Lent is a Christian festival comprising the 40 days leading up to Easter, whereby people give up luxuries (it used to be rich food that people gave up, and often still is something along those lines), in respect of Jesus, who fasted for 40 days and nights in the desert.
It is also still traditionally a time for spring cleaning the home. The deprivation is a time of reflecting on what we do that’s right or wrong, and exercising self-discipline.
As with New Year’s Resolutions, anything that makes people look at themselves and their actions and change them for the better has got to be a good thing.
The difference being that whilst at New Year statements to give up or start something new can be pretty generalised, Lent is a fixed amount of time; beginning Ash Wednesday (the day after Shrove Tuesday) and ending at Easter.
It’s been proven that when we make resolutions with specific and fixed goals and terms, we are more likely to stick to them, and that’s why I think people are more successful at sticking to their ‘giving up’ over Lent than they are in the New Year – because they know it’s not forever.
I think so. If you were to say to yourself “I will never eat chocolate cake ever again”, how likely do you think you would be to honour that statement, for the rest of your life?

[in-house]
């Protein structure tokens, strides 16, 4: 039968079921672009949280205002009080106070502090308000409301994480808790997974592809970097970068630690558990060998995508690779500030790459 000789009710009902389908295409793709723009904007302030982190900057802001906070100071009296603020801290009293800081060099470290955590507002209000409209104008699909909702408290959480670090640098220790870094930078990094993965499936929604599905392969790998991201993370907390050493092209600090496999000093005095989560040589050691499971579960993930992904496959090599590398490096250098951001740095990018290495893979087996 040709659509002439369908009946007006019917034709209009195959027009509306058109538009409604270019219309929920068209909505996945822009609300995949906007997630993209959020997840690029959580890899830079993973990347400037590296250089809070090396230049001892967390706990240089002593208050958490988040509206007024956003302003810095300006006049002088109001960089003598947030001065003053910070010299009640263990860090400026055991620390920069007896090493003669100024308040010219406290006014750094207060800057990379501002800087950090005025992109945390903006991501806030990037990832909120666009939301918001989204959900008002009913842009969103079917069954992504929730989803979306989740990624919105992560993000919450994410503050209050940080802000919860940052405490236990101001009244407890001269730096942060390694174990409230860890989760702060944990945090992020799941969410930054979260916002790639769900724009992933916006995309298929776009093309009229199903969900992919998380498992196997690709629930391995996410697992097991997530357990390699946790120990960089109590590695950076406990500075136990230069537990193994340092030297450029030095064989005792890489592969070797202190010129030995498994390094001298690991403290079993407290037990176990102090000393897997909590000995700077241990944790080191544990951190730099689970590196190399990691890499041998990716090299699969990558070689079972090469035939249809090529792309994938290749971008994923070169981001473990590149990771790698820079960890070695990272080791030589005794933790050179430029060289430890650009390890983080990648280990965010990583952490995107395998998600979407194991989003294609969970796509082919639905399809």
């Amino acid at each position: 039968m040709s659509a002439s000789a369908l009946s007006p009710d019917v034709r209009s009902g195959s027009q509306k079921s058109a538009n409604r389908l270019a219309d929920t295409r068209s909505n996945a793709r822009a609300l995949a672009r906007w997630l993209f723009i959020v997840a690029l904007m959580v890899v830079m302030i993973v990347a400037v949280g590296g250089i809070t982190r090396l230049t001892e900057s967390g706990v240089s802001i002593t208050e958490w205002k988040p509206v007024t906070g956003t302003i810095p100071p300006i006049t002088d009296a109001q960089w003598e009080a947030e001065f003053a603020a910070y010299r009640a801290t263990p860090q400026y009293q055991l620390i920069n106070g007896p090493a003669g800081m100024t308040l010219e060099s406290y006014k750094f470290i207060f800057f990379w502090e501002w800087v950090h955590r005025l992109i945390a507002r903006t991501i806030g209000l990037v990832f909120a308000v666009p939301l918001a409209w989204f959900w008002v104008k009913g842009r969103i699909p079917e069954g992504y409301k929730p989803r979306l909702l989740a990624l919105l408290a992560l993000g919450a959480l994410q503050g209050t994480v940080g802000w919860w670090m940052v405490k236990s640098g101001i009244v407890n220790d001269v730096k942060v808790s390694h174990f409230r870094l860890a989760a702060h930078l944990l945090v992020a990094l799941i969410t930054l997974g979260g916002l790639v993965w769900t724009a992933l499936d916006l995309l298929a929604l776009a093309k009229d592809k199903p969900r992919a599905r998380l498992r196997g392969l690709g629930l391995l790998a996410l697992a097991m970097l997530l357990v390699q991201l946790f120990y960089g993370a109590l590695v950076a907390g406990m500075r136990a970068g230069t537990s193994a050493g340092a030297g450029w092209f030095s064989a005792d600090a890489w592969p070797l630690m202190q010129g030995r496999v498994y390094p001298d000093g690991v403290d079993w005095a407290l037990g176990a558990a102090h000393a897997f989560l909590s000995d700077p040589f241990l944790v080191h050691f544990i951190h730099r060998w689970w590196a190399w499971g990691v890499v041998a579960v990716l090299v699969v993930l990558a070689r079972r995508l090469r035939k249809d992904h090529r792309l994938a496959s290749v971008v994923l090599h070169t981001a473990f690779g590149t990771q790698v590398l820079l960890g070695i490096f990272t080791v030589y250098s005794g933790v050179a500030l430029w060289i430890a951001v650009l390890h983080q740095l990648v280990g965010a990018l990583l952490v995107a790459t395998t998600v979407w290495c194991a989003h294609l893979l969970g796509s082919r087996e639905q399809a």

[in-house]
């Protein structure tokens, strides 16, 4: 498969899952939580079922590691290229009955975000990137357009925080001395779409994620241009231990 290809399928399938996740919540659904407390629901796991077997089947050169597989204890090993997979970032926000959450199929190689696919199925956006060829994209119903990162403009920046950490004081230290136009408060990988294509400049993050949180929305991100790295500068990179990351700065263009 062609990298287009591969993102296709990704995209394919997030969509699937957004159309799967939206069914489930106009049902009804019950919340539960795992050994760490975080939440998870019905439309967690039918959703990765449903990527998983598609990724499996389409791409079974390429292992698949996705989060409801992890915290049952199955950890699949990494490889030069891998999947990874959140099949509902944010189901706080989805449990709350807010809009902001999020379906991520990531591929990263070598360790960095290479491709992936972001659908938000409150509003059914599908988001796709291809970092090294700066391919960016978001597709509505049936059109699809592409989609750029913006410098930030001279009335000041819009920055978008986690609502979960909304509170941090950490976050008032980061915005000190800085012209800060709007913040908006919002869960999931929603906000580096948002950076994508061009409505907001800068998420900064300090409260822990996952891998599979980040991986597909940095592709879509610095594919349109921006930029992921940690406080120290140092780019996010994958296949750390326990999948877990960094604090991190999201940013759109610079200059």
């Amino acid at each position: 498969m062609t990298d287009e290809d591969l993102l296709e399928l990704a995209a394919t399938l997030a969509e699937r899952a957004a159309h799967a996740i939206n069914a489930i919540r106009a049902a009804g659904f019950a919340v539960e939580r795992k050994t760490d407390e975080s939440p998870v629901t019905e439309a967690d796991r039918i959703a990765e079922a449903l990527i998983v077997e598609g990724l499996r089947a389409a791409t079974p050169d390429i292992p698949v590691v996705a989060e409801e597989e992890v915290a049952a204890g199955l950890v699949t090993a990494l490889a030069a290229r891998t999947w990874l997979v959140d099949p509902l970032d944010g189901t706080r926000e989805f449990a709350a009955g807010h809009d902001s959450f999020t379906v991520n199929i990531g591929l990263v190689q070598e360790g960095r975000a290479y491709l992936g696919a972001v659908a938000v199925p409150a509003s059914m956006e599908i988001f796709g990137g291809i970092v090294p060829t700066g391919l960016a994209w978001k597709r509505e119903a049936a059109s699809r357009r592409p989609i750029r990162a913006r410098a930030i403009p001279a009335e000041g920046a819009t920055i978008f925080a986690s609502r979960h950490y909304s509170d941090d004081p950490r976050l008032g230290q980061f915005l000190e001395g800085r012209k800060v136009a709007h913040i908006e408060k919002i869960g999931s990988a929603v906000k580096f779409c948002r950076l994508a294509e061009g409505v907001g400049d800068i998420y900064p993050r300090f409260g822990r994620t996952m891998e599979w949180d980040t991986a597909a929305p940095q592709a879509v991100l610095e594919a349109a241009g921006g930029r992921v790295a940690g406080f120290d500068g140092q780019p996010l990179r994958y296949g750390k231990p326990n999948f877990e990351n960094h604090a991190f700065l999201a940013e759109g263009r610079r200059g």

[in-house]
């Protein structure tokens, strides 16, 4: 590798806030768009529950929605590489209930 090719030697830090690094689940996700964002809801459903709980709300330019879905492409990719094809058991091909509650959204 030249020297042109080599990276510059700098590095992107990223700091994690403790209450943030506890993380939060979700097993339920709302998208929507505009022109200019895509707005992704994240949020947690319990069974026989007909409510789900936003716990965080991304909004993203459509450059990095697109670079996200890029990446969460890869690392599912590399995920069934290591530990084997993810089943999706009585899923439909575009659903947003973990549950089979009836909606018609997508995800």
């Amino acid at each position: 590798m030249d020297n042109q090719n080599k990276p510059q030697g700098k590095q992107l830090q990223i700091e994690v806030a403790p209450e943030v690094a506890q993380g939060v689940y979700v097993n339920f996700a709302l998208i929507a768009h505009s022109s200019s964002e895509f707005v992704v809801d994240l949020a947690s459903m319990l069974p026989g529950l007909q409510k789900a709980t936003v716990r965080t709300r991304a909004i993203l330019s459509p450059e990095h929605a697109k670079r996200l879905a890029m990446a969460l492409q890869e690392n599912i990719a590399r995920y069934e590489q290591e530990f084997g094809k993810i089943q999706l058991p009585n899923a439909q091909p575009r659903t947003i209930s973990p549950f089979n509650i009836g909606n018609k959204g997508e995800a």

How about “I will not eat chocolate cake for 40 days”. Now THAT sounds doable. Just.
What about the rest of the year? How about….
“I will only eat cake on the weekend”.
“I will only eat cake once a week”.
“I will eat cake up to three times a week, but only have two mouthfuls each time”.
Choose which you think will work for you, or think up your own – there are endless variations on this theme that can be applied to whatever your ‘weakness’ is. If it doesn’t work, try a different one.
Sometimes abstaining completely, but temporarily, works best for people; if there’s no choice, there’s no internal debate, and the answer is simple, you don’t eat it, and if that works for you then fine. Many people find that temporarily abstaining from something is all they needed to break the habit, and they find that after 40 days they didn’t miss it so much after all, and continue their new habits for much longer.
Of course at Easter those things called Easter Eggs have a habit of swaying even the most strong willed of us somewhat……..only once a year right?!
What are you giving up for Lent? What steps are you taking to make sure you stick to it? Post your ideas in the comments below or over on the Facebook Page!